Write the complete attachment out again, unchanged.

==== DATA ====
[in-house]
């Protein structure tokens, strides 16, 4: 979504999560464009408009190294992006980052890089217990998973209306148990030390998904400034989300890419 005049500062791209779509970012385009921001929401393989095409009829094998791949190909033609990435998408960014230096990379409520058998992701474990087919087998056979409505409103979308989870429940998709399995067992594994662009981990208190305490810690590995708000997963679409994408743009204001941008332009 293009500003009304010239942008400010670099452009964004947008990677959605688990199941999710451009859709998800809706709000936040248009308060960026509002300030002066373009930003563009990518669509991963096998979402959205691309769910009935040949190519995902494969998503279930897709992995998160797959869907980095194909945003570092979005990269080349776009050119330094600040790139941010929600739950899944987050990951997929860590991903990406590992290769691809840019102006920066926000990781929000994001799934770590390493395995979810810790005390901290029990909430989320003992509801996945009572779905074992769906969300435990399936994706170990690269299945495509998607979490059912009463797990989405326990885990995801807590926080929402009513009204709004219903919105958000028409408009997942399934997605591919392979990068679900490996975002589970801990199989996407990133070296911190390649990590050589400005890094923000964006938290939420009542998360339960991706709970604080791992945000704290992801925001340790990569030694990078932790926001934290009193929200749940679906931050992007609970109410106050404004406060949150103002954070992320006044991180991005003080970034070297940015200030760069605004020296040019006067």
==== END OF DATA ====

[in-house]
């Protein structure tokens, strides 16, 4: 979504999560464009408009190294992006980052890089217990998973209306148990030390998904400034989300890419 005049500062791209779509970012385009921001929401393989095409009829094998791949190909033609990435998408960014230096990379409520058998992701474990087919087998056979409505409103979308989870429940998709399995067992594994662009981990208190305490810690590995708000997963679409994408743009204001941008332009 293009500003009304010239942008400010670099452009964004947008990677959605688990199941999710451009859709998800809706709000936040248009308060960026509002300030002066373009930003563009990518669509991963096998979402959205691309769910009935040949190519995902494969998503279930897709992995998160797959869907980095194909945003570092979005990269080349776009050119330094600040790139941010929600739950899944987050990951997929860590991903990406590992290769691809840019102006920066926000990781929000994001799934770590390493395995979810810790005390901290029990909430989320003992509801996945009572779905074992769906969300435990399936994706170990690269299945495509998607979490059912009463797990989405326990885990995801807590926080929402009513009204709004219903919105958000028409408009997942399934997605591919392979990068679900490996975002589970801990199989996407990133070296911190390649990590050589400005890094923000964006938290939420009542998360339960991706709970604080791992945000704290992801925001340790990569030694990078932790926001934290009193929200749940679906931050992007609970109410106050404004406060949150103002954070992320006044991180991005003080970034070297940015200030760069605004020296040019006067």